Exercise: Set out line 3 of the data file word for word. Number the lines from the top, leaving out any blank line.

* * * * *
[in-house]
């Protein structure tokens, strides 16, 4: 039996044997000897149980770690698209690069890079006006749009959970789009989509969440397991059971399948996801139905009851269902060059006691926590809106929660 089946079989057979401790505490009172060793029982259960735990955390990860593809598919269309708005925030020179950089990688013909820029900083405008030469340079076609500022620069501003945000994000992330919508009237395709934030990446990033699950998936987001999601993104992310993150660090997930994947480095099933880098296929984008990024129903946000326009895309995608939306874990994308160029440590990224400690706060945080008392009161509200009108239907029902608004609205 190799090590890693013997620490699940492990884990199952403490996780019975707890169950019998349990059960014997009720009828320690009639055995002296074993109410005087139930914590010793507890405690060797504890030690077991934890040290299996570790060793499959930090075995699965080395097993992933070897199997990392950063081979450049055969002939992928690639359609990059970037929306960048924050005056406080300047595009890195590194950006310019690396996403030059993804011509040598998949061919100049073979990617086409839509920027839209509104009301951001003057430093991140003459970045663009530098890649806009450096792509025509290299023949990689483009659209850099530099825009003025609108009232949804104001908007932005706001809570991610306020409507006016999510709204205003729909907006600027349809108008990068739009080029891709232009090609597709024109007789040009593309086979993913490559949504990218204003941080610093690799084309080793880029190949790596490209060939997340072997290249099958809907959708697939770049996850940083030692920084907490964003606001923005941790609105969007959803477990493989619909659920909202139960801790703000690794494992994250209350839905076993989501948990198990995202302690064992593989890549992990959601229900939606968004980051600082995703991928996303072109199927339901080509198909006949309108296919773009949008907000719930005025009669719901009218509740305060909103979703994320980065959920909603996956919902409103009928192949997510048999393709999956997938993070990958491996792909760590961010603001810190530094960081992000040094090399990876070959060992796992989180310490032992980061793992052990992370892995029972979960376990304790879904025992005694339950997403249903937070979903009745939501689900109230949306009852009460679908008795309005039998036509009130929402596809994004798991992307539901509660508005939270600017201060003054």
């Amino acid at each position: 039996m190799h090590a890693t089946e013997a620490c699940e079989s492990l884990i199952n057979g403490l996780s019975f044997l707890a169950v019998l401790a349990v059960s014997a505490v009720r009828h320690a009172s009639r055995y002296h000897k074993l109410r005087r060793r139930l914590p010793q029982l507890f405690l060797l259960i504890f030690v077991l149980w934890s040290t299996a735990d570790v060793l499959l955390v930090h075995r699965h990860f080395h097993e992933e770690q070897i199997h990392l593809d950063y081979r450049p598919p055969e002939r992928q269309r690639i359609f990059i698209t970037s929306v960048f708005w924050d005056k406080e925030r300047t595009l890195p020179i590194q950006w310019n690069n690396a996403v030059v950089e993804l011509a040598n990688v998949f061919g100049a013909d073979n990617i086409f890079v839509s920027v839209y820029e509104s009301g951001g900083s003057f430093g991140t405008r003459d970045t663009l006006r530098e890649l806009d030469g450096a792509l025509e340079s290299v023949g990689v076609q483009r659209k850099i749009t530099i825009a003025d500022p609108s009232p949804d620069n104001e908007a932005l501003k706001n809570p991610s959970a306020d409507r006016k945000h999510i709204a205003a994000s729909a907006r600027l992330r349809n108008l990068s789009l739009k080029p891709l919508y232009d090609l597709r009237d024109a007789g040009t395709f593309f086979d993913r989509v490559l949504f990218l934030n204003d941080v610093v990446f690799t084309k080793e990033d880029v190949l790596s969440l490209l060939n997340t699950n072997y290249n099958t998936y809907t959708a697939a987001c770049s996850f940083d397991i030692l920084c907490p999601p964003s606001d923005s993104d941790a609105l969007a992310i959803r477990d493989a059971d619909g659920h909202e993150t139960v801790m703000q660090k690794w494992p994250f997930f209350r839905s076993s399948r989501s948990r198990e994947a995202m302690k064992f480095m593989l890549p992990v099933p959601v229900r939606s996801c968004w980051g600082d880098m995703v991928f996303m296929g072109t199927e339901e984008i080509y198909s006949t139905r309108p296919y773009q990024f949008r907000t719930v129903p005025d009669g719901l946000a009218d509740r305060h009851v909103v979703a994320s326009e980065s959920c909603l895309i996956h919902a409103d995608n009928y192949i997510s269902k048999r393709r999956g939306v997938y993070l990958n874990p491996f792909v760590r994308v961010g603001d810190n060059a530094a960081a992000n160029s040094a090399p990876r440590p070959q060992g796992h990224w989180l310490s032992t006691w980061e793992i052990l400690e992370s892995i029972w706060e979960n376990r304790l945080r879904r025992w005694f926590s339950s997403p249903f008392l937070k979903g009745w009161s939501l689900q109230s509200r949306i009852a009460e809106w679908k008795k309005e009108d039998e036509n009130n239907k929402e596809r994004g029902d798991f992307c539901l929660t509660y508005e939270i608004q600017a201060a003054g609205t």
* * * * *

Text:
């Amino acid at each position: 039996m190799h090590a890693t089946e013997a620490c699940e079989s492990l884990i199952n057979g403490l996780s019975f044997l707890a169950v019998l401790a349990v059960s014997a505490v009720r009828h320690a009172s009639r055995y002296h000897k074993l109410r005087r060793r139930l914590p010793q029982l507890f405690l060797l259960i504890f030690v077991l149980w934890s040290t299996a735990d570790v060793l499959l955390v930090h075995r699965h990860f080395h097993e992933e770690q070897i199997h990392l593809d950063y081979r450049p598919p055969e002939r992928q269309r690639i359609f990059i698209t970037s929306v960048f708005w924050d005056k406080e925030r300047t595009l890195p020179i590194q950006w310019n690069n690396a996403v030059v950089e993804l011509a040598n990688v998949f061919g100049a013909d073979n990617i086409f890079v839509s920027v839209y820029e509104s009301g951001g900083s003057f430093g991140t405008r003459d970045t663009l006006r530098e890649l806009d030469g450096a792509l025509e340079s290299v023949g990689v076609q483009r659209k850099i749009t530099i825009a003025d500022p609108s009232p949804d620069n104001e908007a932005l501003k706001n809570p991610s959970a306020d409507r006016k945000h999510i709204a205003a994000s729909a907006r600027l992330r349809n108008l990068s789009l739009k080029p891709l919508y232009d090609l597709r009237d024109a007789g040009t395709f593309f086979d993913r989509v490559l949504f990218l934030n204003d941080v610093v990446f690799t084309k080793e990033d880029v190949l790596s969440l490209l060939n997340t699950n072997y290249n099958t998936y809907t959708a697939a987001c770049s996850f940083d397991i030692l920084c907490p999601p964003s606001d923005s993104d941790a609105l969007a992310i959803r477990d493989a059971d619909g659920h909202e993150t139960v801790m703000q660090k690794w494992p994250f997930f209350r839905s076993s399948r989501s948990r198990e994947a995202m302690k064992f480095m593989l890549p992990v099933p959601v229900r939606s996801c968004w980051g600082d880098m995703v991928f996303m296929g072109t199927e339901e984008i080509y198909s006949t139905r309108p296919y773009q990024f949008r907000t719930v129903p005025d009669g719901l946000a009218d509740r305060h009851v909103v979703a994320s326009e980065s959920c909603l895309i996956h919902a409103d995608n009928y192949i997510s269902k048999r393709r999956g939306v997938y993070l990958n874990p491996f792909v760590r994308v961010g603001d810190n060059a530094a960081a992000n160029s040094a090399p990876r440590p070959q060992g796992h990224w989180l310490s032992t006691w980061e793992i052990l400690e992370s892995i029972w706060e979960n376990r304790l945080r879904r025992w005694f926590s339950s997403p249903f008392l937070k979903g009745w009161s939501l689900q109230s509200r949306i009852a009460e809106w679908k008795k309005e009108d039998e036509n009130n239907k929402e596809r994004g029902d798991f992307c539901l929660t509660y508005e939270i608004q600017a201060a003054g609205t």